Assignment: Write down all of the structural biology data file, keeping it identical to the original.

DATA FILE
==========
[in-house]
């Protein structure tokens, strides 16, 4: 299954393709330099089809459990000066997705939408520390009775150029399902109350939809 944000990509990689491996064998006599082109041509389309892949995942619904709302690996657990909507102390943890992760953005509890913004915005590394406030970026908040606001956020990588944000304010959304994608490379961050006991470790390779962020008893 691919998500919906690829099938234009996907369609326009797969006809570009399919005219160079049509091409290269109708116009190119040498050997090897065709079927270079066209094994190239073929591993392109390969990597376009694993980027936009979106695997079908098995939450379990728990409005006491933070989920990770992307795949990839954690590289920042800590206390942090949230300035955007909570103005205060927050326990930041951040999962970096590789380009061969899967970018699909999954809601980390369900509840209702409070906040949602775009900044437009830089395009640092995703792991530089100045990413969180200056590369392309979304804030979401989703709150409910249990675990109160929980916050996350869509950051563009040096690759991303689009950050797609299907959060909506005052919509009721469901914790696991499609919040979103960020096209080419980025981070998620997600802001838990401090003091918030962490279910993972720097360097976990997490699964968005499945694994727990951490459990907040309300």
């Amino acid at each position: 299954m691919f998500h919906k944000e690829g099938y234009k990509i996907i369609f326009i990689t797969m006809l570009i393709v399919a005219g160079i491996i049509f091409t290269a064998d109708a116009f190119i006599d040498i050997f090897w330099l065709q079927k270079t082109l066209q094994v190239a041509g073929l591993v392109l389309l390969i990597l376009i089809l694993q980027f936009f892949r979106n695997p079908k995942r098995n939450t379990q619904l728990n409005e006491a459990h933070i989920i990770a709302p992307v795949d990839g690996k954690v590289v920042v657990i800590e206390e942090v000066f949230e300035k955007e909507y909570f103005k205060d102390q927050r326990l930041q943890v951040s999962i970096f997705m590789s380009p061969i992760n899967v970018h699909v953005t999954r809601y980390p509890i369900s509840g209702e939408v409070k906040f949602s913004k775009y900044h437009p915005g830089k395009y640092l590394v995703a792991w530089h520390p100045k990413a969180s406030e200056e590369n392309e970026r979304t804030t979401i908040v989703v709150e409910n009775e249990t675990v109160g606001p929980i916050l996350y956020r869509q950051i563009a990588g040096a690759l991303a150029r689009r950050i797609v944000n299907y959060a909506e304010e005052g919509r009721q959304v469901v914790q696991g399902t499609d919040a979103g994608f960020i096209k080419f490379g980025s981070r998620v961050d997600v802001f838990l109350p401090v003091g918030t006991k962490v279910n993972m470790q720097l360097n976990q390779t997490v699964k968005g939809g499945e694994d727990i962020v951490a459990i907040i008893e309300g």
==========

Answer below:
[in-house]
């Protein structure tokens, strides 16, 4: 299954393709330099089809459990000066997705939408520390009775150029399902109350939809 944000990509990689491996064998006599082109041509389309892949995942619904709302690996657990909507102390943890992760953005509890913004915005590394406030970026908040606001956020990588944000304010959304994608490379961050006991470790390779962020008893 691919998500919906690829099938234009996907369609326009797969006809570009399919005219160079049509091409290269109708116009190119040498050997090897065709079927270079066209094994190239073929591993392109390969990597376009694993980027936009979106695997079908098995939450379990728990409005006491933070989920990770992307795949990839954690590289920042800590206390942090949230300035955007909570103005205060927050326990930041951040999962970096590789380009061969899967970018699909999954809601980390369900509840209702409070906040949602775009900044437009830089395009640092995703792991530089100045990413969180200056590369392309979304804030979401989703709150409910249990675990109160929980916050996350869509950051563009040096690759991303689009950050797609299907959060909506005052919509009721469901914790696991499609919040979103960020096209080419980025981070998620997600802001838990401090003091918030962490279910993972720097360097976990997490699964968005499945694994727990951490459990907040309300």
């Amino acid at each position: 299954m691919f998500h919906k944000e690829g099938y234009k990509i996907i369609f326009i990689t797969m006809l570009i393709v399919a005219g160079i491996i049509f091409t290269a064998d109708a116009f190119i006599d040498i050997f090897w330099l065709q079927k270079t082109l066209q094994v190239a041509g073929l591993v392109l389309l390969i990597l376009i089809l694993q980027f936009f892949r979106n695997p079908k995942r098995n939450t379990q619904l728990n409005e006491a459990h933070i989920i990770a709302p992307v795949d990839g690996k954690v590289v920042v657990i800590e206390e942090v000066f949230e300035k955007e909507y909570f103005k205060d102390q927050r326990l930041q943890v951040s999962i970096f997705m590789s380009p061969i992760n899967v970018h699909v953005t999954r809601y980390p509890i369900s509840g209702e939408v409070k906040f949602s913004k775009y900044h437009p915005g830089k395009y640092l590394v995703a792991w530089h520390p100045k990413a969180s406030e200056e590369n392309e970026r979304t804030t979401i908040v989703v709150e409910n009775e249990t675990v109160g606001p929980i916050l996350y956020r869509q950051i563009a990588g040096a690759l991303a150029r689009r950050i797609v944000n299907y959060a909506e304010e005052g919509r009721q959304v469901v914790q696991g399902t499609d919040a979103g994608f960020i096209k080419f490379g980025s981070r998620v961050d997600v802001f838990l109350p401090v003091g918030t006991k962490v279910n993972m470790q720097l360097n976990q390779t997490v699964k968005g939809g499945e694994d727990i962020v951490a459990i907040i008893e309300g």